- Reuters/Muhammad Hamed
Here is what you need to know.
Congress averts a government shutdown. The Republican-led Congress narrowly passed a temporary spending bill, averting a government shutdown.
Bitcoin plunges again. The cryptocurrency plunged below $13,000 for the first time in more than two weeks. It’s now down about 30% from Monday’s record high.
The Feds says they blew up a $1.2 billion Ponzi scheme targeting elderly people in Florida. The US Securities and Exchange Commission filed charges against Robert Shapiro for allegedly using a group of funds called the Woodbridge Group of Companies LLC, to defraud more than 8,400 investors.
Goldman Sachs is reportedly building a crypto trading desk. “The bank aims to get the business running by the end of June, if not earlier,” Bloomberg reported, citing people familiar with the situation.
Eric Schmidt is stepping down as Alphabet’s executive chairman. Schmidt, who was previously Google’s CEO and has been with the company since 2001, announced he was resigning as Alphabet executive chairman to spend time on philanthropy and on “science and technology issues.”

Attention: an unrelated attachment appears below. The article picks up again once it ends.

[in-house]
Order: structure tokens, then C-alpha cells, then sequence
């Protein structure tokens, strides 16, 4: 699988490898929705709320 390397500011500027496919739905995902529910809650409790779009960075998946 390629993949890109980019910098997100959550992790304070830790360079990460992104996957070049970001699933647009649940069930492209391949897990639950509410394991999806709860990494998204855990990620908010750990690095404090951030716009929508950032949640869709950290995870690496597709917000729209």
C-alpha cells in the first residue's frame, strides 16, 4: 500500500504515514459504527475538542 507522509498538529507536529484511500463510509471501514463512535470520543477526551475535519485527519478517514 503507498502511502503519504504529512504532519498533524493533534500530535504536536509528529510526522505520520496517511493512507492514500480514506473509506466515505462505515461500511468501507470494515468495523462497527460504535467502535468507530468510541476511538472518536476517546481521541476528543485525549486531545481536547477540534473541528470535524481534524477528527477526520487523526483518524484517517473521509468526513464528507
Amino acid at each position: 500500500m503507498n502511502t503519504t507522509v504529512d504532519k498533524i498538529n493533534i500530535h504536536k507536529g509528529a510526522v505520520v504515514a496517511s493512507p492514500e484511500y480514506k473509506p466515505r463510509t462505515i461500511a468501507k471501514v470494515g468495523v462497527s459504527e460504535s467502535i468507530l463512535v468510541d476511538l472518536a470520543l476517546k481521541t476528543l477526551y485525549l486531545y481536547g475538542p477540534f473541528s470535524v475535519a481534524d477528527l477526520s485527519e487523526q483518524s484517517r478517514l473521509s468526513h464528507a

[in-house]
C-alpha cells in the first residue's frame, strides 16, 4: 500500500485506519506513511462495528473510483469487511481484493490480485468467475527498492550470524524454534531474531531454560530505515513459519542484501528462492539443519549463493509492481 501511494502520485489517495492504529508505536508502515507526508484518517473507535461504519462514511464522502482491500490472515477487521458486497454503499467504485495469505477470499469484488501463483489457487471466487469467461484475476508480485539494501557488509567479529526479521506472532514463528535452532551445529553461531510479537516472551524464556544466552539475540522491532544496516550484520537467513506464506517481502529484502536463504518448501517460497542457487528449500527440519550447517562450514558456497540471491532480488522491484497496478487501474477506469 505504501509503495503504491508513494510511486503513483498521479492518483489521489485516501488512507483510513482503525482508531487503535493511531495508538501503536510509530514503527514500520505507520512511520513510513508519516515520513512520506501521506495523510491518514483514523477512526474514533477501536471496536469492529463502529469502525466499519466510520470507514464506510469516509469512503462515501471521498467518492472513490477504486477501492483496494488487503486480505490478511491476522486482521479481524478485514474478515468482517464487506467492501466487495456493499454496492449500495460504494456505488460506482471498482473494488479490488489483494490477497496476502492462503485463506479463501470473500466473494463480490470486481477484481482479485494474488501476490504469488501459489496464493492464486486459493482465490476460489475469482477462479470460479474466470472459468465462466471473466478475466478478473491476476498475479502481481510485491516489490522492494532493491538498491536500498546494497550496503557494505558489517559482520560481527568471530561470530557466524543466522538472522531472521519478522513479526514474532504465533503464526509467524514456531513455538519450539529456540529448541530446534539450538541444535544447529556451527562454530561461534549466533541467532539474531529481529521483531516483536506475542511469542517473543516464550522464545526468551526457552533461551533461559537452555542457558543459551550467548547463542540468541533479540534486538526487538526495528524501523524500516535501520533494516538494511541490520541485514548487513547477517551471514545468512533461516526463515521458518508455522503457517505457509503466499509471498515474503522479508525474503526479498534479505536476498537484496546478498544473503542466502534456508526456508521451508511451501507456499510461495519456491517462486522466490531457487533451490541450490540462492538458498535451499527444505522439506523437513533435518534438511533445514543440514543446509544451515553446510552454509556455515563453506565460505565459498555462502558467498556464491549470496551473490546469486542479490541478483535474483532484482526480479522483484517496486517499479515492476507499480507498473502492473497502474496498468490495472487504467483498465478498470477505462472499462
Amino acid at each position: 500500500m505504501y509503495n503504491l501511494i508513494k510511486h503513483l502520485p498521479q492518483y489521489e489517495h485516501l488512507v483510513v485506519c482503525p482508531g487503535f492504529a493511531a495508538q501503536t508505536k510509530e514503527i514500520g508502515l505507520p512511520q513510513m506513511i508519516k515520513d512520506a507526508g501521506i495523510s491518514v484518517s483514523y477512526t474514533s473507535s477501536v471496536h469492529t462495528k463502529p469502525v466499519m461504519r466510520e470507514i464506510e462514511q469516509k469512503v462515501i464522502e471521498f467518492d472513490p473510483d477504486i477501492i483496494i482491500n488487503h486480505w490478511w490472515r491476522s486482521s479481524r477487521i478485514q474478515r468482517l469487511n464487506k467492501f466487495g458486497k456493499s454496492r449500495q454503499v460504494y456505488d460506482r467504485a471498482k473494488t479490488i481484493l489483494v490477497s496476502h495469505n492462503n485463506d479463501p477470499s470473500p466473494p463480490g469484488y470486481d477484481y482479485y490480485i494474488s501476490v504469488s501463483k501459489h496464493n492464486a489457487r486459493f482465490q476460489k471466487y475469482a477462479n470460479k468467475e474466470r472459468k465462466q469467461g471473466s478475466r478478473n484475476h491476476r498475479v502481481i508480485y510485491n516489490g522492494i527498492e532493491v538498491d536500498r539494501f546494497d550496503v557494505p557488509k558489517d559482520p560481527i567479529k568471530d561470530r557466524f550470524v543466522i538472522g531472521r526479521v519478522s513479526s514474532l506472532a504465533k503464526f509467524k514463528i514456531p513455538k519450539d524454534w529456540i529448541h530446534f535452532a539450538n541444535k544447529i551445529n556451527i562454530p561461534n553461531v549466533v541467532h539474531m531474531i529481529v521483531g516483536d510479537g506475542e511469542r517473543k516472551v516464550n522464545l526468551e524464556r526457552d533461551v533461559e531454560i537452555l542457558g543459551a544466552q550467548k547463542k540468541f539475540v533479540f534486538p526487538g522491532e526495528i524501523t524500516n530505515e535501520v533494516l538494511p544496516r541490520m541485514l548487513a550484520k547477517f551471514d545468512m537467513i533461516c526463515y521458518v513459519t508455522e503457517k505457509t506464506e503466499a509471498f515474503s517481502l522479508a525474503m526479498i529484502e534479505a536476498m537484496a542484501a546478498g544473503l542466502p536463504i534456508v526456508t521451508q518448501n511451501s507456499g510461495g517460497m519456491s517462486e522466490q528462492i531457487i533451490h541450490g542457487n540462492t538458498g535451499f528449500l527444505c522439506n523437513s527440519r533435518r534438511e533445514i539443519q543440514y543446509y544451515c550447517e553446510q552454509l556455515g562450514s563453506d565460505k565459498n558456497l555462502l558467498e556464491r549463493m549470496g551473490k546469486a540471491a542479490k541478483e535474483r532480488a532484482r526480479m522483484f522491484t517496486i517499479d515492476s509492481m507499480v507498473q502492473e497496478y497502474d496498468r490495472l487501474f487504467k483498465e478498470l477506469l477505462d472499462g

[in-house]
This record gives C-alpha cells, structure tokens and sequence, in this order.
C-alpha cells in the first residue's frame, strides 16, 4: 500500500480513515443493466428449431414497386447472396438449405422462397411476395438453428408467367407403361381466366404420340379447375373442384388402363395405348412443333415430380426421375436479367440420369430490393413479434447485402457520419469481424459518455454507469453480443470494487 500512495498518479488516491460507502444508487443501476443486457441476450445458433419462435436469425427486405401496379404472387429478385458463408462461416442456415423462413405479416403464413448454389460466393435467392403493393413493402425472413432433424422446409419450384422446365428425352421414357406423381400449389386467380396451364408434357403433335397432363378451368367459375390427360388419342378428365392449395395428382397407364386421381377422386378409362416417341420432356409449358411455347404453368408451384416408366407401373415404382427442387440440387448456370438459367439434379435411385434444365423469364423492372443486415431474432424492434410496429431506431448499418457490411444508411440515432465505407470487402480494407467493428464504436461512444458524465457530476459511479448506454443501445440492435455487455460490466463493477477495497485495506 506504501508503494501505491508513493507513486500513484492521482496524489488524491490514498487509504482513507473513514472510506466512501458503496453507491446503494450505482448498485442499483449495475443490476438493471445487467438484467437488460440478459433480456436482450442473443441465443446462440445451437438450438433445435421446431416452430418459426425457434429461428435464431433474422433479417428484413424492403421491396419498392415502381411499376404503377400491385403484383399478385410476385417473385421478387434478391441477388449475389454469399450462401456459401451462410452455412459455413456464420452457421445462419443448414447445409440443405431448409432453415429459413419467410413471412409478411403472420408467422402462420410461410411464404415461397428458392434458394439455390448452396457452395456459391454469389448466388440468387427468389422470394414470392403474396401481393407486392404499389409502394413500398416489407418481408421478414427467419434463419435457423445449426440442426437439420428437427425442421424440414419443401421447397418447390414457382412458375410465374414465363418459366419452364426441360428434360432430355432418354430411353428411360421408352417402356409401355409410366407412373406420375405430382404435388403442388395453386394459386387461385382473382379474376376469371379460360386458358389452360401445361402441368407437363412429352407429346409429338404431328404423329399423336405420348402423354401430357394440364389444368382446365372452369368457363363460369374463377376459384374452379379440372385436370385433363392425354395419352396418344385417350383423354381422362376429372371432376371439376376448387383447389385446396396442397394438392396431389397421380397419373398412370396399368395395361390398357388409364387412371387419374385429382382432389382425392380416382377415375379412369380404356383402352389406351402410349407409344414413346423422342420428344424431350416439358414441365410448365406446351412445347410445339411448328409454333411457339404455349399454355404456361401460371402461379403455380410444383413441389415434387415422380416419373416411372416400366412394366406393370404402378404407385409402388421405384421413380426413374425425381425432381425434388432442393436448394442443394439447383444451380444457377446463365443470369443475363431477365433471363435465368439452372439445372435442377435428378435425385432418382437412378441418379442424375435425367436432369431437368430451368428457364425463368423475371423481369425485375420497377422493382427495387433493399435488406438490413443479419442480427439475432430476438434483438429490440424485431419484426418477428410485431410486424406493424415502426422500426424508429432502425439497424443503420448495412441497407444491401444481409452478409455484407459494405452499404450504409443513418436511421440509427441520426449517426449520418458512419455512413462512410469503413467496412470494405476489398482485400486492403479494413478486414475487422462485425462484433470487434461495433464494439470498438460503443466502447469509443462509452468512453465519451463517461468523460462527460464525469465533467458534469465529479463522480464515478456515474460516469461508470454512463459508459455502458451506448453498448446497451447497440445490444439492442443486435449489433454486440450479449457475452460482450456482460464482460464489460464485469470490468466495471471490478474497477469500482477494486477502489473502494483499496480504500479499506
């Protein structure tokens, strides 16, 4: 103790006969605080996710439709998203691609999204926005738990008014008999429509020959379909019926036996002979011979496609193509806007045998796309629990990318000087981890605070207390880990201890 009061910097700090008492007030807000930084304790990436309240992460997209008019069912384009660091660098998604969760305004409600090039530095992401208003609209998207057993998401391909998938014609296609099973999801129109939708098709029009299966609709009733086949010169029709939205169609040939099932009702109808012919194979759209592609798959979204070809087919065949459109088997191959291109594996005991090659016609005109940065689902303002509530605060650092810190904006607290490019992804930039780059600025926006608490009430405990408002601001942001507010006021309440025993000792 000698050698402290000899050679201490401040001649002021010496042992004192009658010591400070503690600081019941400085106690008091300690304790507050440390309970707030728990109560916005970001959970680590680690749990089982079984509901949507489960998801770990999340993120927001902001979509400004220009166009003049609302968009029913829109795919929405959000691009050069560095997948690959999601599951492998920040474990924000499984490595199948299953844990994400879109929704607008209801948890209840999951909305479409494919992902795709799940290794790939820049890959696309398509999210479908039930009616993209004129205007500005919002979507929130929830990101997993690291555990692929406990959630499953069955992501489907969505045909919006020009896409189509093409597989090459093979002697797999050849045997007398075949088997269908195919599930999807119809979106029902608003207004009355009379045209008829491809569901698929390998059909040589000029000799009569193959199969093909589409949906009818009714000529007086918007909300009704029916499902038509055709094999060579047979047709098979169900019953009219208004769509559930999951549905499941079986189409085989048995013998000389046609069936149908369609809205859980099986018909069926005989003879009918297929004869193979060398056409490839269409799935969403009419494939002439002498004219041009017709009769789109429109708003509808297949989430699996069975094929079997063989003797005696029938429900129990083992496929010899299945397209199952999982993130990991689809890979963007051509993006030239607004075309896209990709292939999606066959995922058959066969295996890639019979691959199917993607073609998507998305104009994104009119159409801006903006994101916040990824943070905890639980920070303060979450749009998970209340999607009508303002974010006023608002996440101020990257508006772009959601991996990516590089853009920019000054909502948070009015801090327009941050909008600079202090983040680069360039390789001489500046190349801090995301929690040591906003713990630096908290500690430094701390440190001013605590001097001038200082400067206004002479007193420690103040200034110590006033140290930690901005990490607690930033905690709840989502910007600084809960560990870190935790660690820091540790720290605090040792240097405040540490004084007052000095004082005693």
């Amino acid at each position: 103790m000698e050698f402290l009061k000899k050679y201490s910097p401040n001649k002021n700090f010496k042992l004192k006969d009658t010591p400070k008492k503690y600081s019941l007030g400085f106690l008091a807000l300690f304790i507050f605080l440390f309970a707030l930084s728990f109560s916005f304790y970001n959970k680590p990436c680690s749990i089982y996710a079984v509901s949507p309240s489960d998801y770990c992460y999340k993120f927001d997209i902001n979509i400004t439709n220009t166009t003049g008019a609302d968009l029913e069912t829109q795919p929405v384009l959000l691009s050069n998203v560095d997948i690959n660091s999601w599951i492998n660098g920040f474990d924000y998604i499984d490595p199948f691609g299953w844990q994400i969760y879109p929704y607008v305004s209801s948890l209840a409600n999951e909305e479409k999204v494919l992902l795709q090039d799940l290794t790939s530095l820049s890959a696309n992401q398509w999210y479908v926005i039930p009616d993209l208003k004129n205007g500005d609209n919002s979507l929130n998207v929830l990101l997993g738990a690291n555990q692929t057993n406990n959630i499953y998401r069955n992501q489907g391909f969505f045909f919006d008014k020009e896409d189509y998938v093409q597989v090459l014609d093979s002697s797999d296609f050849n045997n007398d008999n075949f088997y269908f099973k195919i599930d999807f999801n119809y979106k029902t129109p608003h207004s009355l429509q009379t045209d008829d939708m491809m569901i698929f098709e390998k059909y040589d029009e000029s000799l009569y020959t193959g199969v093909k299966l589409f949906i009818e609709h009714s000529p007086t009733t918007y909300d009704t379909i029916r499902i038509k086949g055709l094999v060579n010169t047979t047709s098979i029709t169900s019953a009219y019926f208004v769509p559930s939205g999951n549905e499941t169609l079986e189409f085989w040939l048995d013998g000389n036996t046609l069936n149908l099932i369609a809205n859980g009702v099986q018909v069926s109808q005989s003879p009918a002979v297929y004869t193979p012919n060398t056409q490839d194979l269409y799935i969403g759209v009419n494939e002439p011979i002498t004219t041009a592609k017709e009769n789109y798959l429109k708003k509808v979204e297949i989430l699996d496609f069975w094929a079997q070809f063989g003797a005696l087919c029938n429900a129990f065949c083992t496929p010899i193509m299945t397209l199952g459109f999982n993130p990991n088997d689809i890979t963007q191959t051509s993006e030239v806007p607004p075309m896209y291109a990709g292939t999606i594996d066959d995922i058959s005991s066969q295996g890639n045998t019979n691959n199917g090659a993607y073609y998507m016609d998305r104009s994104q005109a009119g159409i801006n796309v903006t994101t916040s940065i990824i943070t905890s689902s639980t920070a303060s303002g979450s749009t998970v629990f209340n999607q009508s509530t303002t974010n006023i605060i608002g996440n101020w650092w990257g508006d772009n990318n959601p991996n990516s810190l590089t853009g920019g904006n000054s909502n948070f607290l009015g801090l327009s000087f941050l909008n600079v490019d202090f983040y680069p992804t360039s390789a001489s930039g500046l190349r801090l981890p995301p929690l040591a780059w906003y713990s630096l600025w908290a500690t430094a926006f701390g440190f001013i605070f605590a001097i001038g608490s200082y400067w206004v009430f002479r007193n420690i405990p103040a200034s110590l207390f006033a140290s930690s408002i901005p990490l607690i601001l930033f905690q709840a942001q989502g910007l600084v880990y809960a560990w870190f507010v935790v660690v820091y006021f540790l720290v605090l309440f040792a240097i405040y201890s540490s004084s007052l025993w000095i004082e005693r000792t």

Papa John’s CEO departs. John Schnatter, the pizza chain’s controversial founder and CEO, announced plans to leave his position following backlash for his criticism of NFL anthem protests.
Nike beats despite weakness in North America. The sneaker giant beat on both the top and bottom lines, but revenue from North America fell 5% due to weakness in footwear and sports equipment.
South Korea reportedly plans to buy 20 more F35s. South Korea’s Defence Acquisition Program Administration has begun the process for procuring an 20 additional aircraft, just two months after President Donald Trump announced Seoul would spend billions of dollars on new equipment, the Joongang Ilbo newspaper reported, citing multiple government sources.
Stock markets around the world trade mixed. Hong Kong’s Hang Seng (+0.72%) led in Asia and France’s CAC (-0.28%) lags in Europe. The S&P 500 is set to open little changed near 2,687.
US economic data is heavy. Personal income and spending and durable goods orders will all be released at 8:30 a.m. ET before new home sales and University of Michigan consumer confidence cross the wires at 10 a.m. ET. The US 10-year yield is unchanged at 2.48%.